LOS ANGELES — On a day when the county Board of Supervisors voted to change the organizational structure of the county government, giving themselves more power, a measure that would increase the number of elected county supervisors from five to seven was approved by a state Senate committee.
The proposed Senate Constitutional Amendment 8, approved by the Elections and Constitutional Amendments Committee July 7, will now go to the Senate Appropriations Committee. It will need to be approved by a two-thirds vote of the Legislature and then by a majority of voters during the November 2016 statewide general election.
State Sen. Tony Mendoza, D-Artesia, who authored the measure, said the change would create a more representative and responsive county government.
“California’s population and demographics have changed significantly since the formation more than 165 years ago of representative governmental entities known as counties,” Mendoza said. “Residents of California’s largest counties deserve a more representative and responsive government at the county level.”
State Sen. Sharon Runner, R-Santa Clarita, said she typically opposes government expansion, but she co-authored the amendment.
“A mountain range and over 60 miles of driving separate the communities I represent in northern Los Angeles county from the main county offices,” Runner said. “Increasing local representation for our area is necessary.”
Only the largest California counties — Los Angeles, Orange, San Diego, Riverside and San Bernardino — would be affected by the measure.
The five members of the Los Angeles County Board of Supervisors represent 10.4 million residents spread out over more than 4,000 square miles.
In 1992 and 2000, bids to increase the number of Los Angeles County supervisorial seats from five to nine were rejected by voters.
Mendoza pointed to a lack of diversity and Latino representation in particular, noting that only two of 25 board members in the largest California counties are Latino. In Los Angeles, San Bernardino and Riverside counties, Latinos make up almost half of the population, while in San Diego and Orange counties, the Latino population is nearly one-third of the total.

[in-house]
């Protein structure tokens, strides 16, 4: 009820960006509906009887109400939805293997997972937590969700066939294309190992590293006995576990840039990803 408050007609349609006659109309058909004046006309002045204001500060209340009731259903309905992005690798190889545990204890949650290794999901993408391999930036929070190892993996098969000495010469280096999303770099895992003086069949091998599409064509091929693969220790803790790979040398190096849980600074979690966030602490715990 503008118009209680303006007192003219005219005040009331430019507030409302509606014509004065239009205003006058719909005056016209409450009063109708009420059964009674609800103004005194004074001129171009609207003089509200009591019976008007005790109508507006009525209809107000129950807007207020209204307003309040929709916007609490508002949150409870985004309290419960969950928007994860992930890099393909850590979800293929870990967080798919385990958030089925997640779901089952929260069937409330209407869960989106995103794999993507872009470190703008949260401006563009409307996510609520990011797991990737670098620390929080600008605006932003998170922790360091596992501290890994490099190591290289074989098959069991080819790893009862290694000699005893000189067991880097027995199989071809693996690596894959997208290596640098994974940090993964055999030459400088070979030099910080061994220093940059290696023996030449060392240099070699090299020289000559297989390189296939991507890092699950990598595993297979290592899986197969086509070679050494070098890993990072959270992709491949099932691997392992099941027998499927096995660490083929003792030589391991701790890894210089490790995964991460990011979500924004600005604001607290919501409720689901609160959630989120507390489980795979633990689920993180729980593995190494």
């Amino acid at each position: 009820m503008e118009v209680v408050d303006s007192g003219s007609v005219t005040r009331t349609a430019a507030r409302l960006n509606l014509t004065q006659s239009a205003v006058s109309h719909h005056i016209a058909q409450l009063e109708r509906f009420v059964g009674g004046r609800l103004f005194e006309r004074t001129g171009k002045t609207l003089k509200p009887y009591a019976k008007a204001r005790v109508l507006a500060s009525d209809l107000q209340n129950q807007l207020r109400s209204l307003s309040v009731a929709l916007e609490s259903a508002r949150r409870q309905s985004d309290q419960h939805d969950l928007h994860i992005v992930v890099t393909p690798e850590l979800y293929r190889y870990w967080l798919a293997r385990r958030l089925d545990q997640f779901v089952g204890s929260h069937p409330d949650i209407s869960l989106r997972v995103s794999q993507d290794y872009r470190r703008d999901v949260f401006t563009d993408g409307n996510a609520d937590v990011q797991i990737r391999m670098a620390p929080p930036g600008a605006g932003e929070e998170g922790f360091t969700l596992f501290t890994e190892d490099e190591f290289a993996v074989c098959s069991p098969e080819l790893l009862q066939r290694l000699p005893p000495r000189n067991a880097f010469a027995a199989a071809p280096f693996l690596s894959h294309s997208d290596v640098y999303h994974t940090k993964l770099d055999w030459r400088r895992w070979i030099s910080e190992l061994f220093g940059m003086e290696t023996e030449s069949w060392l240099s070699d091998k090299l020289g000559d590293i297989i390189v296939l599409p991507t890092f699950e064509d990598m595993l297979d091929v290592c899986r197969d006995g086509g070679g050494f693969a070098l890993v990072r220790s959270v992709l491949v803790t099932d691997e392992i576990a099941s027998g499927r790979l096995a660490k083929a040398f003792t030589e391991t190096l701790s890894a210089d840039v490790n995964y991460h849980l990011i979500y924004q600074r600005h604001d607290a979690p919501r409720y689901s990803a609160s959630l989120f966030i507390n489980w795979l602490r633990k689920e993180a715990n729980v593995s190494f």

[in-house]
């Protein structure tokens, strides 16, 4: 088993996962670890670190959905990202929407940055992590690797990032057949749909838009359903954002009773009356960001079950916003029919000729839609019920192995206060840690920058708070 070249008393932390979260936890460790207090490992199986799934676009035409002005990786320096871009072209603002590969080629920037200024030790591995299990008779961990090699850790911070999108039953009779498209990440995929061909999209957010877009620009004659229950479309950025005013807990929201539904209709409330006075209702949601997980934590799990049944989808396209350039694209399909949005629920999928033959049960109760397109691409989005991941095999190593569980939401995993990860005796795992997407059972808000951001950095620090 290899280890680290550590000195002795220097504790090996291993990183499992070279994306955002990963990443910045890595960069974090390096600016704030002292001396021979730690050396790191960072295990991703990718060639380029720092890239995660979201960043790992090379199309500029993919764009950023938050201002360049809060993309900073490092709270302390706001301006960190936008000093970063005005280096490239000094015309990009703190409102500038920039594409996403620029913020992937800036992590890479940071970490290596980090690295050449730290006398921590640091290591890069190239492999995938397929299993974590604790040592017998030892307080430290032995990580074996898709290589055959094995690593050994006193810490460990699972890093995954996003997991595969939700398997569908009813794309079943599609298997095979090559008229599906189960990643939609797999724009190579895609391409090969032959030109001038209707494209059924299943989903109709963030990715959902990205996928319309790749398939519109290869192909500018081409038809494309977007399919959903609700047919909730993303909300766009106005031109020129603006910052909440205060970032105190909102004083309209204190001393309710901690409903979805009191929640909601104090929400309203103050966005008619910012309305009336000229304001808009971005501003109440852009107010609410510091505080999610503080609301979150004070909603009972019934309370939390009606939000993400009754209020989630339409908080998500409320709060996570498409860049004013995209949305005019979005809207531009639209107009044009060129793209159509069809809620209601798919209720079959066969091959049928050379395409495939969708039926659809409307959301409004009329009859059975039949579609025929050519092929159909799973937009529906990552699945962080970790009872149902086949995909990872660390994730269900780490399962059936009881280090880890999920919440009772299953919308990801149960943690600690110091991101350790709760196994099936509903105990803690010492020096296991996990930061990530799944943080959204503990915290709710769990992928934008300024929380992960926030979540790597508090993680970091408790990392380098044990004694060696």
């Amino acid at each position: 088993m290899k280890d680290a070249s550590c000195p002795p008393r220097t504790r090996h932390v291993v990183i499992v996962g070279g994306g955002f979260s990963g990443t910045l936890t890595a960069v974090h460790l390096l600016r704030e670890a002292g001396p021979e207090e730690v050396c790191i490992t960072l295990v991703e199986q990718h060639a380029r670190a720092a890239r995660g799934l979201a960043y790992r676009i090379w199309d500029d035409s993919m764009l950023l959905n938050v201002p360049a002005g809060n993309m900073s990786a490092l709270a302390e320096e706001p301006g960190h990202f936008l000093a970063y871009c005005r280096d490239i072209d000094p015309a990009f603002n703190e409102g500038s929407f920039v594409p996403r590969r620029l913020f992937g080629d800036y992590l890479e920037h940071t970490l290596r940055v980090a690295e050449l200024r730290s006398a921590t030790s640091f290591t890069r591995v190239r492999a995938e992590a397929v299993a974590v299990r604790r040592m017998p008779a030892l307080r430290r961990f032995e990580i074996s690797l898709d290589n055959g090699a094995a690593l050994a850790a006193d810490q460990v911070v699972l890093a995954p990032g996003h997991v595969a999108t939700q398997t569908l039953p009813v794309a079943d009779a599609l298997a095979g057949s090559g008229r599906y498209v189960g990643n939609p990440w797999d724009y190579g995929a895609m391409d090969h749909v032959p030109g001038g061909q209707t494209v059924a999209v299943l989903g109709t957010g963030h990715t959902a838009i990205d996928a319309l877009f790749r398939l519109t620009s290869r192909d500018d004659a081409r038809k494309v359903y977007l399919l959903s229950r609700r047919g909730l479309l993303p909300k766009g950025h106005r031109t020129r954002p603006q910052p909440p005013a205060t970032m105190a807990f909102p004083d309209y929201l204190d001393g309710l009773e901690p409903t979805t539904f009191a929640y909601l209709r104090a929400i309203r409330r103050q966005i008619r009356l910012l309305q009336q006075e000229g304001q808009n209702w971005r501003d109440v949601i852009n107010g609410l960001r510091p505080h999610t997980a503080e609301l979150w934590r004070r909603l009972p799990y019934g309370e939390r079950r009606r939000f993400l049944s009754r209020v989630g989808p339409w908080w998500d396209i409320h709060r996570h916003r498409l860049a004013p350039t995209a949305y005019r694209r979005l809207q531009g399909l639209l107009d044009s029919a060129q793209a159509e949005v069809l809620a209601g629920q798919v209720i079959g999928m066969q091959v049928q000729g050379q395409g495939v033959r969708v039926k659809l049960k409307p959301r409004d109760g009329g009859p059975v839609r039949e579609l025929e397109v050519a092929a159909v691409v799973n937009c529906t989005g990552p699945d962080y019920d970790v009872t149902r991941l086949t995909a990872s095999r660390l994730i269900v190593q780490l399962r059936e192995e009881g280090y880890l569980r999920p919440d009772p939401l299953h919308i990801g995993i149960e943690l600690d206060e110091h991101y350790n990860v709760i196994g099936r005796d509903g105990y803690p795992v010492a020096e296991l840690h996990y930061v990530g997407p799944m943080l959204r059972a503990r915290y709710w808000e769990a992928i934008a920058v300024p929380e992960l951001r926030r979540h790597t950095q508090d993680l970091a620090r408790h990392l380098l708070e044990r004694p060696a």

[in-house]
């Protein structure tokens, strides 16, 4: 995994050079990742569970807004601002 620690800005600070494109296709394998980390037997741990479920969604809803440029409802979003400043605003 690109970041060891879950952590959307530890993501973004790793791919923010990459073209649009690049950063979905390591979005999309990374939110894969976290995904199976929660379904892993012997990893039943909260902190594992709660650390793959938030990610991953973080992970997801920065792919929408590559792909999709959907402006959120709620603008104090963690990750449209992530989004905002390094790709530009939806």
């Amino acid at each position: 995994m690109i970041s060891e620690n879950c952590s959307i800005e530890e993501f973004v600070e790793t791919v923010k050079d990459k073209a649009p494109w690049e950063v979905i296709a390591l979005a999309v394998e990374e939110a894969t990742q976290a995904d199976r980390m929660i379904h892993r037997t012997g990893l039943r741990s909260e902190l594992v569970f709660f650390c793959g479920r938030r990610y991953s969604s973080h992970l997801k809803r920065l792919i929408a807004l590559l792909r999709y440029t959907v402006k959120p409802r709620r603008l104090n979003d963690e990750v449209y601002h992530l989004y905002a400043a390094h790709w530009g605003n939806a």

“Expanding the number of supervisorial seats … will provide the opportunity for these bodies to be more reflective of the people they represent and serve,” Mendoza said.
Calling the proposal non-partisan, Mendoza, who represents many cities in Southeast Los Angeles County in the Senate, said increasing the number of seats would also increase the number of candidates competing to serve.
Supervisors Don Knabe and Michael Antonovich will both term out of office in 2016.
The race to replace Antonovich in the Fifth District has already drawn seven candidates, while three contenders are looking to take Knabe’s Fourth District seat.
Knabe has said increasing the number of board seats would add bureaucracy and increase taxpayer costs. Mendoza’s proposal requires that costs remain the same, something Knabe called unrealistic.
“I really see no need for more bureaucracy,” Knabe told the Los Angeles Daily News in May. “People have asked me for more libraries, more sheriffs, more firefighters. No one has ever asked me for more politicians.”
The Board of Supervisors July 7 voted to undo an organizational structure that has been in place since 2007 that almost immediately created tension between supervisors’ staff memers and the county’s chief executive office.
Interim county CEO Sachi Hamai, who stepped into the shoes of retired CEO William Fujioka last December, told the board that the new structure “sends a clear message about the need to be flexible, transparent and collaborative” in managing the county’s business.
Supervisor Mark Ridley-Thomas, who reportedly feuded with Fujioka over the current system, had long been “discussing the dissatisfaction, the perceived dysfunction of the old governance structure.”
The new plan formally eliminates five deputy CEO positions in favor of new policy-centric positions that can change in sync with board priorities.
Cutting out that old layer of bureaucracy makes it easier for board deputies to reach out directly to content experts in various departments to get the information they need and saves nearly $2 million annually, Hamai told the board.
The CEO will continue to provide budgetary and administrative oversight, including running performance reviews for department heads, but department heads will report directly to the board.